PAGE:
1. Setting the scary mood in comics is a whole different ballgame than in movies. Like you said, while reading, you dictate the time progressing, so cheap "boo" scares won’t work. The writer and artist have to set the mood with a creepy image that you cant pry your eyes away from. From the sound of it, this book does a great job with it, so I’ll definitely be picking it up!

  2. awesome article Paul. i really hope my LCS has this. i could use a good horror story right now. 

  3. Nice review, Paul. I agree with the assessment. I read this recently, and all the contributors definitely do a great job of using visuals and small moments to build dread. That said, as a story, I did find myself a little lost in the narrative. I still felt what I was supposed to feel, but there were a couple of times I was pulled out of the story, scratching my head for a brief moment to ask, "now, who did…? and what…?"

    BTW, your last line makes for a a great quote. I hope to see that on future editions of Pixu, if anyone at Dark Horse happens to be paying attention…  😉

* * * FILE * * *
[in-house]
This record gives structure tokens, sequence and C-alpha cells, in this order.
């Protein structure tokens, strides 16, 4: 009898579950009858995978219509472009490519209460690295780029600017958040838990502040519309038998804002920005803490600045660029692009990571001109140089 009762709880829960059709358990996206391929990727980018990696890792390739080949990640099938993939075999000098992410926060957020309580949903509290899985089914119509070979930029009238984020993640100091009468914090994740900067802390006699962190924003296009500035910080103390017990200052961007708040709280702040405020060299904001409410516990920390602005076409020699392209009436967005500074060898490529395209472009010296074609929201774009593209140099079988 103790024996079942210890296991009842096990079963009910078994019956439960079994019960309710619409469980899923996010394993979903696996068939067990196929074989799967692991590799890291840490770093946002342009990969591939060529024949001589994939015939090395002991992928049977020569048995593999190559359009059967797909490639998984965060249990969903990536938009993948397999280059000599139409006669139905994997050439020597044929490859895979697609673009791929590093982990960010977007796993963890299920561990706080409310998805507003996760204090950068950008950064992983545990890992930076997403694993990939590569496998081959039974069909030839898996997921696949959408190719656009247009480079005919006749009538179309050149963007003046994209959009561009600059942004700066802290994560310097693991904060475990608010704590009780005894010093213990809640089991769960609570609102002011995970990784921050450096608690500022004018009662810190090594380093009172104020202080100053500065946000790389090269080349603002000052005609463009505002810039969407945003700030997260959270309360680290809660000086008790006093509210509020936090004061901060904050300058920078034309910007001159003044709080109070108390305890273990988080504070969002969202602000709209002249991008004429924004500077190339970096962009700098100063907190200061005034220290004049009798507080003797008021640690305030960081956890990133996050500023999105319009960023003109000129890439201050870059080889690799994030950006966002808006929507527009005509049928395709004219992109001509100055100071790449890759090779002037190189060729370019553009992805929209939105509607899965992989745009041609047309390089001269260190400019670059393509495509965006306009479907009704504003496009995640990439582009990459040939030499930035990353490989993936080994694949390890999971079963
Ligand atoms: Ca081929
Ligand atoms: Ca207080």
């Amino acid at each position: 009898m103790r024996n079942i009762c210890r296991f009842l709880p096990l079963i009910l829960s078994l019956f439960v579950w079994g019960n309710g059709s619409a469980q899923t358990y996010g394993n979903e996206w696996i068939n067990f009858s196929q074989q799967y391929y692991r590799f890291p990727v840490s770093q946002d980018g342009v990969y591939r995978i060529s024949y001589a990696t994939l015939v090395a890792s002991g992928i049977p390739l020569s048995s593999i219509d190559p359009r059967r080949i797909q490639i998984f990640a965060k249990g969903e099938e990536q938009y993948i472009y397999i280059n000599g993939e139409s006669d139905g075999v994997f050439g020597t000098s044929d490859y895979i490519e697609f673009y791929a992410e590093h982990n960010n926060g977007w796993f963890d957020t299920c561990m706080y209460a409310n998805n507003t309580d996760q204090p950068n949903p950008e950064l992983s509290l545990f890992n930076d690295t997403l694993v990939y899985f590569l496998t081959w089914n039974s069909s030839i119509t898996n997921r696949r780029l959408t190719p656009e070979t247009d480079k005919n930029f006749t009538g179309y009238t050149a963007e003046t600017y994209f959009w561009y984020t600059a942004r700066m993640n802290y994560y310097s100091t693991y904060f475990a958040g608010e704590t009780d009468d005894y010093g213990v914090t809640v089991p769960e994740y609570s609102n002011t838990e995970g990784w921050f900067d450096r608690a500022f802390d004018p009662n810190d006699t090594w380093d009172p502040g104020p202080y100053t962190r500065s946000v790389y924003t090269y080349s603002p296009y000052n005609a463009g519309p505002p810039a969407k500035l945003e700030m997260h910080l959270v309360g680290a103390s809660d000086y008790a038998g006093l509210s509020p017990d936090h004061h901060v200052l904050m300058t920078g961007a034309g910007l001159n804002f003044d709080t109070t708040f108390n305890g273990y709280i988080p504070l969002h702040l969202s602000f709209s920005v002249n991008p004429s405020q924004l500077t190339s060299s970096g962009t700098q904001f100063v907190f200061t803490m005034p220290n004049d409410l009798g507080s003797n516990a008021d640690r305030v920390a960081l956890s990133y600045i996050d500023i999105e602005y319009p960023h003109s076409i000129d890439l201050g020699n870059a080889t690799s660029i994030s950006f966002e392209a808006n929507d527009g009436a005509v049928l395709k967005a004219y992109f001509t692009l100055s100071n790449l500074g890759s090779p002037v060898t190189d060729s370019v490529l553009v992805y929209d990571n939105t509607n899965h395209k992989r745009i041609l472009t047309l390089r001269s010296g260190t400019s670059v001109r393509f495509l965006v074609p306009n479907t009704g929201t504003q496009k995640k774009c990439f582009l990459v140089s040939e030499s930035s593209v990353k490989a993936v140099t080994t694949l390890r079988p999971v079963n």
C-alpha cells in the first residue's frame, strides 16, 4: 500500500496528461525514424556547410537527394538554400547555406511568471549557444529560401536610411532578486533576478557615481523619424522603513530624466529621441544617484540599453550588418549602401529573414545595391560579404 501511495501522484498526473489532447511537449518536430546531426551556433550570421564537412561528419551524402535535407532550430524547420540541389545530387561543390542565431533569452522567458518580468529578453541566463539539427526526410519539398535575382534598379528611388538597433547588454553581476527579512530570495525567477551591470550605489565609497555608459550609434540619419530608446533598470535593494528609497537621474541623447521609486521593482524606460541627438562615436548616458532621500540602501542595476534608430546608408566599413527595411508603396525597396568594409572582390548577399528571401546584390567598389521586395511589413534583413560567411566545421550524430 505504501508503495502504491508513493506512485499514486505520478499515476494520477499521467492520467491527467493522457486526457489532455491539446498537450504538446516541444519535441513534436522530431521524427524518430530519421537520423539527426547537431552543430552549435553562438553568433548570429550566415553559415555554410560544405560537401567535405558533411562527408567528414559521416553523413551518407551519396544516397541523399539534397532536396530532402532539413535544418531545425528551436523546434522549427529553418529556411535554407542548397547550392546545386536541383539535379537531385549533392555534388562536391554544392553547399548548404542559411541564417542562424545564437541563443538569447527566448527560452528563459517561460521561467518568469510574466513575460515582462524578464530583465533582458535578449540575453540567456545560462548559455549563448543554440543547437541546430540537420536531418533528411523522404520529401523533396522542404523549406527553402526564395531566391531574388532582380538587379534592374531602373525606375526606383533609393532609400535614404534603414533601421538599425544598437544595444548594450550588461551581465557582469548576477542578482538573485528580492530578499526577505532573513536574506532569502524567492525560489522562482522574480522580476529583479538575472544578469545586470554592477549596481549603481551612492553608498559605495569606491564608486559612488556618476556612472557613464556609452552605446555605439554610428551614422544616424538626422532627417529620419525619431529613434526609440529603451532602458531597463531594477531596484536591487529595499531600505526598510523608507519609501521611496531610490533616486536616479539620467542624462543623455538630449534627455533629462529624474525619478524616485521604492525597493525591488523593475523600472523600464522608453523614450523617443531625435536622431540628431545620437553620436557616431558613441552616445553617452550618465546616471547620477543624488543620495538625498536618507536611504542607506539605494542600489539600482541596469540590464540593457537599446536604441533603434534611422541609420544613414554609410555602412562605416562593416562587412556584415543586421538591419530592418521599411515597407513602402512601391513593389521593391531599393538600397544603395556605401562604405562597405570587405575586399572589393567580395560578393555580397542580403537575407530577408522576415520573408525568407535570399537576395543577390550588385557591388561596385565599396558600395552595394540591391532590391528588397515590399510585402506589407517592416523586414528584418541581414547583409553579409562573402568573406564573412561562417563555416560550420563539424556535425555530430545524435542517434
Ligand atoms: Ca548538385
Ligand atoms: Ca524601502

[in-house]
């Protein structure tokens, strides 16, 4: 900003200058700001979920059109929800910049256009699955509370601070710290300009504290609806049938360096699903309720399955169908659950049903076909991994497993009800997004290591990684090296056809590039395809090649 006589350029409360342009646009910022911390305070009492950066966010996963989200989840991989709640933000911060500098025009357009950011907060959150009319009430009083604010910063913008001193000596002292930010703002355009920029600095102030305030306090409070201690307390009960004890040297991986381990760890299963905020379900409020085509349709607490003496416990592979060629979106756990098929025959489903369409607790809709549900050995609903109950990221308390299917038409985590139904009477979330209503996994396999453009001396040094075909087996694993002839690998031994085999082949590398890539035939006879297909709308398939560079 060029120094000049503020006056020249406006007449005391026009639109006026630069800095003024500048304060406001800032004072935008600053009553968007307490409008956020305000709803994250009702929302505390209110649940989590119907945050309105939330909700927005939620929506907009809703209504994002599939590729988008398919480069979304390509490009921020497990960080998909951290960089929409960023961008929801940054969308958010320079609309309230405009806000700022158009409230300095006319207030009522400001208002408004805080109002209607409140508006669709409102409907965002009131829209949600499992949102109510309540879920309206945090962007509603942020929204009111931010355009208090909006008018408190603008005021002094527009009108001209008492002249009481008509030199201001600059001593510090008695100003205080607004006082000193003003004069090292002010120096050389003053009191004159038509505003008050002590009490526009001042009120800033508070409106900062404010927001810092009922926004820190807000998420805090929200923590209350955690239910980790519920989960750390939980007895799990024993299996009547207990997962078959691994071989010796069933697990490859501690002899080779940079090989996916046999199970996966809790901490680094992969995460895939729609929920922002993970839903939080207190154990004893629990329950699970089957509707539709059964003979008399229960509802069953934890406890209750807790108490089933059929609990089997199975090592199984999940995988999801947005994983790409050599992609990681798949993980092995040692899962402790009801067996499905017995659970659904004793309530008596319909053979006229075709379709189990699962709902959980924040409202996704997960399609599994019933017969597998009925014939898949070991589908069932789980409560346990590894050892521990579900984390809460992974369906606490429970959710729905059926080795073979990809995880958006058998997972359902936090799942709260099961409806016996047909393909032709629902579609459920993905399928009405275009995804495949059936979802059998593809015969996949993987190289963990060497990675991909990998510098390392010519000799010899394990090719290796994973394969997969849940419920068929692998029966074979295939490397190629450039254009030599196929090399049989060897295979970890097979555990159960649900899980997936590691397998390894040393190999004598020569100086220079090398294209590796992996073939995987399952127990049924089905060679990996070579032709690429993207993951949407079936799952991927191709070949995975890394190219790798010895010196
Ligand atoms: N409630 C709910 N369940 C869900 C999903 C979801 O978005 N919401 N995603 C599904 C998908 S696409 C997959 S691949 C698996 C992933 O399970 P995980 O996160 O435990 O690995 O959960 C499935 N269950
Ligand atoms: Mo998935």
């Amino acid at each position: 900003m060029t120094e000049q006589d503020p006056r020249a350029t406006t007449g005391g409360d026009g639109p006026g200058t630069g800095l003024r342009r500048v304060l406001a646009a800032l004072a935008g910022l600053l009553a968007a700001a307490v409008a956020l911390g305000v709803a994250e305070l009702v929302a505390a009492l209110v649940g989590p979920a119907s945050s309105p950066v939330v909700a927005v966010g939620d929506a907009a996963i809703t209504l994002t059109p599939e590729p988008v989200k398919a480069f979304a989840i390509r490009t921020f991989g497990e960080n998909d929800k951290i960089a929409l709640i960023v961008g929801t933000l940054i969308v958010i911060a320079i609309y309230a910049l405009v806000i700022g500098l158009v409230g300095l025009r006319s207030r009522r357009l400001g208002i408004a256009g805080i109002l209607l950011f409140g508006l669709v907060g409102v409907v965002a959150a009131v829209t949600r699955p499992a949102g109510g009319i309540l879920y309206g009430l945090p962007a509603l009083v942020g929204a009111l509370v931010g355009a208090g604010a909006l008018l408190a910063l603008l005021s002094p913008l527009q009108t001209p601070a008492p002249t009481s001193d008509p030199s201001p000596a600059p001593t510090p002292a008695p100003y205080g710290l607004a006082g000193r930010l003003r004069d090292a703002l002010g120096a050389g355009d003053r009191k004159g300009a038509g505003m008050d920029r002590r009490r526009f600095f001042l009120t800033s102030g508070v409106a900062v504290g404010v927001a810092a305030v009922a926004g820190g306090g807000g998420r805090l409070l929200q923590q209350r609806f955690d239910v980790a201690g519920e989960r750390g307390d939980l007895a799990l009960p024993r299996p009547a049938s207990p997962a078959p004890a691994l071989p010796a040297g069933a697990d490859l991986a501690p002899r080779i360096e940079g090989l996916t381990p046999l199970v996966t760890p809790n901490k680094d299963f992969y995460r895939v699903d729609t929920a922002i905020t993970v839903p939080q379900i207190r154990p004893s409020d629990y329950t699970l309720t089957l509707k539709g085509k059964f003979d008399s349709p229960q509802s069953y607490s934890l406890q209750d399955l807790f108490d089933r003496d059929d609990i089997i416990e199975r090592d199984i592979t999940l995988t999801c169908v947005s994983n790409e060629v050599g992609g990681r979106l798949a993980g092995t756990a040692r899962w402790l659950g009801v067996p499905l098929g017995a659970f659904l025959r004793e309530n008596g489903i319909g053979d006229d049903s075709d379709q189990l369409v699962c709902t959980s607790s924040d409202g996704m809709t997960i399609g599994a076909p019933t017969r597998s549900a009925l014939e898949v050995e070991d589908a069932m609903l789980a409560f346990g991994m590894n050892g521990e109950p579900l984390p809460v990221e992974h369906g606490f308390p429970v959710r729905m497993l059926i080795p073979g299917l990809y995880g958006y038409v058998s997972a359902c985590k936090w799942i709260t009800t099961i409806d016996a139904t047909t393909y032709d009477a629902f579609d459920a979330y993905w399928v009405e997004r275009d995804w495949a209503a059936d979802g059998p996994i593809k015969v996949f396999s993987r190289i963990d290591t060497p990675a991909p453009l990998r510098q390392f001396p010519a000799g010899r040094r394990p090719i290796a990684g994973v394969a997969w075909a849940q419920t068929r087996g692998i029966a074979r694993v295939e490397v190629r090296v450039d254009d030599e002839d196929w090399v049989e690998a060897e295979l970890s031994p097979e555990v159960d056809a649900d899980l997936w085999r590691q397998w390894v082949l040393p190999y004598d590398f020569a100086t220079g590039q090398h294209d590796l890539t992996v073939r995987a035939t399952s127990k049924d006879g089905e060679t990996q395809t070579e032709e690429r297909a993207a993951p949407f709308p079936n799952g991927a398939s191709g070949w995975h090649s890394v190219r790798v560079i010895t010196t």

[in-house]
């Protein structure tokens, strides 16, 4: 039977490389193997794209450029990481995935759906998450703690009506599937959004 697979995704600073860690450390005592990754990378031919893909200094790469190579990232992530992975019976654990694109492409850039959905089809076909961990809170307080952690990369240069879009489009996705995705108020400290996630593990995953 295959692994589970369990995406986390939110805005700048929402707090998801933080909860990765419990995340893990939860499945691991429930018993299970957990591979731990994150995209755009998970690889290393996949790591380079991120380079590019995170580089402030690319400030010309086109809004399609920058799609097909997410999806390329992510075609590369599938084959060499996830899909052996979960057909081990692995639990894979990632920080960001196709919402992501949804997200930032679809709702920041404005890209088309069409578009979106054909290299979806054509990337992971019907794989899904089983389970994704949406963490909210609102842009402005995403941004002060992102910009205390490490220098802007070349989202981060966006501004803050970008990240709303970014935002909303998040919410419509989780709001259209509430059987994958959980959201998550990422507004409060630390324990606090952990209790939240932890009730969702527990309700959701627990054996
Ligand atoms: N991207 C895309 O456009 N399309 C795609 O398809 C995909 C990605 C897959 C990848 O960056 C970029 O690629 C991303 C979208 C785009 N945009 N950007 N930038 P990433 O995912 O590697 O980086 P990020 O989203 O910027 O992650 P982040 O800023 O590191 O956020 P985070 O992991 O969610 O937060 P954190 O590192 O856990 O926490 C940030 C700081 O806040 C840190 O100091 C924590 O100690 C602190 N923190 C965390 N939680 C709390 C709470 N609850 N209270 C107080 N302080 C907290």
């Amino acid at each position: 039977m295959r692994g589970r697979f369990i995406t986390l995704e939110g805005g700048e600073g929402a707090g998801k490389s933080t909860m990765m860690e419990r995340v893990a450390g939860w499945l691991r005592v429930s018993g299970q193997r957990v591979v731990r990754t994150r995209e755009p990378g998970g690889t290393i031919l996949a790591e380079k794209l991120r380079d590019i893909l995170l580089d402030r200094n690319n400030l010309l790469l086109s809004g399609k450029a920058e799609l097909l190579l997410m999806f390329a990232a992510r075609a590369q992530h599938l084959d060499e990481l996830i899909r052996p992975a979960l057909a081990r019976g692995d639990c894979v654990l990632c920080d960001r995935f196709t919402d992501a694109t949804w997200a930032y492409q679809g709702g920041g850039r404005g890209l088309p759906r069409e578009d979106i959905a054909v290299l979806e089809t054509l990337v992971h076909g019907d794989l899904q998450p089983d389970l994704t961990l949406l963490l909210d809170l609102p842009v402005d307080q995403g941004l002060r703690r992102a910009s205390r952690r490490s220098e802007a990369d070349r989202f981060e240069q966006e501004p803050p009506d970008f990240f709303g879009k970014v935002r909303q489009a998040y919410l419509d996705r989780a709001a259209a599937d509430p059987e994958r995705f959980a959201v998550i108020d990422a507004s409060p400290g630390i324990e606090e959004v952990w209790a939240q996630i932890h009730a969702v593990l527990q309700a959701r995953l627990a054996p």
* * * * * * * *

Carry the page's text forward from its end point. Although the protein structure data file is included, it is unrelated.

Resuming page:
4. I foresee buying this and reading it on Halloween between the time the kids stop showing up at my door and when I pass out from sugar overdose.  It should make for some interesting sugar fever induced nightmares.

  5. I find that horror comics don’t really do much for me.  Maybe that’s why I’m in the minority in not really liking LOCKE & KEY.  The only horror comic that’s ever really worked for me on a visceral level was the manga GYO.  That creeped me out.

    Still, I wouldn’t mind checking this one out.  Well written review, Paul. 

  6. Thanks for the review, Paul. I was leaning toward picking this up based on the strength of the creators, and this review solidified it.


  7. This sounds very cool!  Awesome review.

  8. this looks really cool. and scary. looks like a good xmas present for my horror loving but non comic reading sister =)